Some people just talk trash to make themselves look better. If she really thought it was bad nursing judgement she should have told you outright during report, not behind your back. You could ask her WHY she thinks it was bad nurse judgement to find out if her reasoning makes sense and show her you know she's been gossiping about you. Something like "hey, I heard that you dc'd so and so's central and thought I should have done that also. Can you explain why so I can understand for next time? Are there times where I should directly disobey a providers order?" Point out to her that it was an MD order and see what she says.

    Don't let the haters get you down!
  6. by   nurse2033
    It definitely sounds like you did the right thing. Gossiping about something that happened is the wrong thing.
  7. by   klone
    One thing stood out at me:

    "Hey, I'm just the nurse"

    You clearly did not agree with the physician's order/judgment, which is why you questioned it with a few people. Always remember that you have your own license to protect. Did you do the prudent thing by following the physician's order when you were concerned about an infection risk? If that patient gets sepsis and dies, and there is a malpractice lawsuit and you're deposed, would not pulling the CL, or following the chain of command, be defensible? Just something to think about.

    With regards to your coworker's behavior - no, gossiping about a coworker and badmouthing him/her to others is never okay.
  8. by   TriciaJ
    What jumps out at me is "bilateral restraints". What on earth are those? If a person is going to be restrained, he really needs to be four-pointed. No point tying some limbs down and leaving other ones to flail. It also allows the patient just enough movement to get himself into trouble but be unable to get himself out. CNAs should not be removing any kind of restraints unless you are right there to secure and re-restrain the limb.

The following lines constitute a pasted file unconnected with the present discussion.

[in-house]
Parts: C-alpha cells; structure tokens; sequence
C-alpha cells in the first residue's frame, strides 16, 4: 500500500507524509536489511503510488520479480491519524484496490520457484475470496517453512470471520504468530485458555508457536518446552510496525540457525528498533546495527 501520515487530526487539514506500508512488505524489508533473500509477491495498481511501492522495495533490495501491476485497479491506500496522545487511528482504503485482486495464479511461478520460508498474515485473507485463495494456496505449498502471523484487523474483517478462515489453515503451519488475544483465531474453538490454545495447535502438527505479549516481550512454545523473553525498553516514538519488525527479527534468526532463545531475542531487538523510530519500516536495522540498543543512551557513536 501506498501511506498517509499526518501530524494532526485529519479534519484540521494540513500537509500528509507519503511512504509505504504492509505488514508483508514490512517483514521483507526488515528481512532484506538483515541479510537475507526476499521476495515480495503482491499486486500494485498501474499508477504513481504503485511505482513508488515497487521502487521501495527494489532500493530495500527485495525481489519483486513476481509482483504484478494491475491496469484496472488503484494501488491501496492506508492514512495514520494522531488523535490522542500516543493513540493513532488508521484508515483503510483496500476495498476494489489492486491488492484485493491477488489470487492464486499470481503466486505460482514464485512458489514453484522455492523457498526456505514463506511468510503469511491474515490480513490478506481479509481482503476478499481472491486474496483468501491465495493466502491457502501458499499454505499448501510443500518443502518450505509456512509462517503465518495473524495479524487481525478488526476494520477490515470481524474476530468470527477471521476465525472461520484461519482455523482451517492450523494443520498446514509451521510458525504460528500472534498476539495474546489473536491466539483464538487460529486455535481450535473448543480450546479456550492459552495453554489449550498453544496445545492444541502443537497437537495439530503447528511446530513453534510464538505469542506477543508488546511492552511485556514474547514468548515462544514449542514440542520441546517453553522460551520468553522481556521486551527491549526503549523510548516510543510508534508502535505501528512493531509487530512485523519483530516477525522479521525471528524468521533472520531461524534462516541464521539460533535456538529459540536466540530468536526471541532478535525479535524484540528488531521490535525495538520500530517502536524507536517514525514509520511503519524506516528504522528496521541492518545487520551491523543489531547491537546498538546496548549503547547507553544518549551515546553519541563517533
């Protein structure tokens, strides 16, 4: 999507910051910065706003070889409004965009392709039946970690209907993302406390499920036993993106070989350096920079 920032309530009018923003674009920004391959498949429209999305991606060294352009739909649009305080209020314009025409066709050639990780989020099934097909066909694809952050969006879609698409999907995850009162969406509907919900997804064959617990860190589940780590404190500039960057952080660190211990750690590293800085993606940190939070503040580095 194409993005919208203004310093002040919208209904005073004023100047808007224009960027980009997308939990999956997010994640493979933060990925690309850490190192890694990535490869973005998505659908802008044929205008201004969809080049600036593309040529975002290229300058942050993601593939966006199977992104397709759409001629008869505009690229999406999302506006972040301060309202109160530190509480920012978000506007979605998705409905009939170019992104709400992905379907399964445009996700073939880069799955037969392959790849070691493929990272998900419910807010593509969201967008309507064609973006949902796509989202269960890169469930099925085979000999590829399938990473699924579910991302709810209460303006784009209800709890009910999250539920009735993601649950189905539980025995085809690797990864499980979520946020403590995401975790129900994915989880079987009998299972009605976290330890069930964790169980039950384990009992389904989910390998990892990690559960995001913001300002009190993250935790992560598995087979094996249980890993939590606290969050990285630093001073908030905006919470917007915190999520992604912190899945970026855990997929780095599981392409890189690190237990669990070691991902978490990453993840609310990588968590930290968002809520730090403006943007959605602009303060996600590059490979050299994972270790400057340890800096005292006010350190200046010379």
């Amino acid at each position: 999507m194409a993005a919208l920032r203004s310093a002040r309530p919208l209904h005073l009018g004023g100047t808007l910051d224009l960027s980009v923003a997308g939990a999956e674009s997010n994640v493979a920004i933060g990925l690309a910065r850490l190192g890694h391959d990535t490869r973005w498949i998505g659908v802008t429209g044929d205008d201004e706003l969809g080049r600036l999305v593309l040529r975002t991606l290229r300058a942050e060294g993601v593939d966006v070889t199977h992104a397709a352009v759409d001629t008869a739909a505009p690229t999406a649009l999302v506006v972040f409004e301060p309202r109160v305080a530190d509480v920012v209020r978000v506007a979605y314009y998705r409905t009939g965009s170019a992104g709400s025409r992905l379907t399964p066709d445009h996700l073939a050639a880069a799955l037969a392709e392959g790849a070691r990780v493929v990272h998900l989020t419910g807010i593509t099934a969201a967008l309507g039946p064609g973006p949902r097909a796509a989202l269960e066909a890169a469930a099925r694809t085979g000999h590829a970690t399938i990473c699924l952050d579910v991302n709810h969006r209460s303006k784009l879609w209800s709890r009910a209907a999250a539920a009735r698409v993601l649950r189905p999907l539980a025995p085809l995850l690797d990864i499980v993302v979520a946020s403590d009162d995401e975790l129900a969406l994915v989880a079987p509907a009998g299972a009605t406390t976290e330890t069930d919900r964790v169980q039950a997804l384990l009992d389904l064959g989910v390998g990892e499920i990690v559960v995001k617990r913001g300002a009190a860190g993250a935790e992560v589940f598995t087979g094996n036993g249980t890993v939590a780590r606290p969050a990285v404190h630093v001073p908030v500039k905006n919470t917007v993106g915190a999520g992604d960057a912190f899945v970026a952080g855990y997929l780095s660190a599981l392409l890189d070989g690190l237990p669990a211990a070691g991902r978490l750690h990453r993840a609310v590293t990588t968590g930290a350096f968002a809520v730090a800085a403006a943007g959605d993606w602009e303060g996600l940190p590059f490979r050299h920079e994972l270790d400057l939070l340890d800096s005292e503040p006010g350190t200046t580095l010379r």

As far as your gobby coworker, just blow her off. If she has had numerous write-ups and incident reports herself, she is just trying to mitigate her reputation by making someone else look bad. It never works so she really is the least of your problems.

    You documented that you called 2 MDs and got an order from the surgeon to not d/c the line. You followed through and documented everything. If leaving the line was the wrong thing to do, then you and the surgeon will both have a learning experience. I wouldn't second-guess the doctor unless I was more sure of my own expertise in that area. You checked with the charge nurse; she didn't have a better idea so you followed orders. That's as good as it gets.

    Your coworker then d/c'd the line without an order. She's now either the hero who saved the patient's life, or she gets another write-up. Not your problem.
    Last edit by TriciaJ on Aug 28 : Reason: Missed a sentence.
  9. by   JKL33
    Pay no mind to this coworker of yours. People who act that way are ridiculously immature.

    If you have concerns that you should have done something differently, first check your CL policies and see if they happen to address the situation of a line being compromised in this way. If not, seek feedback from your manager, educator, supervisor, or a trusted peer.

    To some extent, your success in nursing depends on knowing when to care and when not to care. Don't lose sleep over people who try to feel better about themselves by undermining others.
  10. by   Union-Jack
    You contacted 2 MDs and got orders from one. DOCUMENT the entire thing, including being passed from the 1st MD to the 2nd. Then document your nursing assessment, and the fact that you ran it by the nurse supervisor who approved the MD's orders. Then document what you did. Basically, CYA!!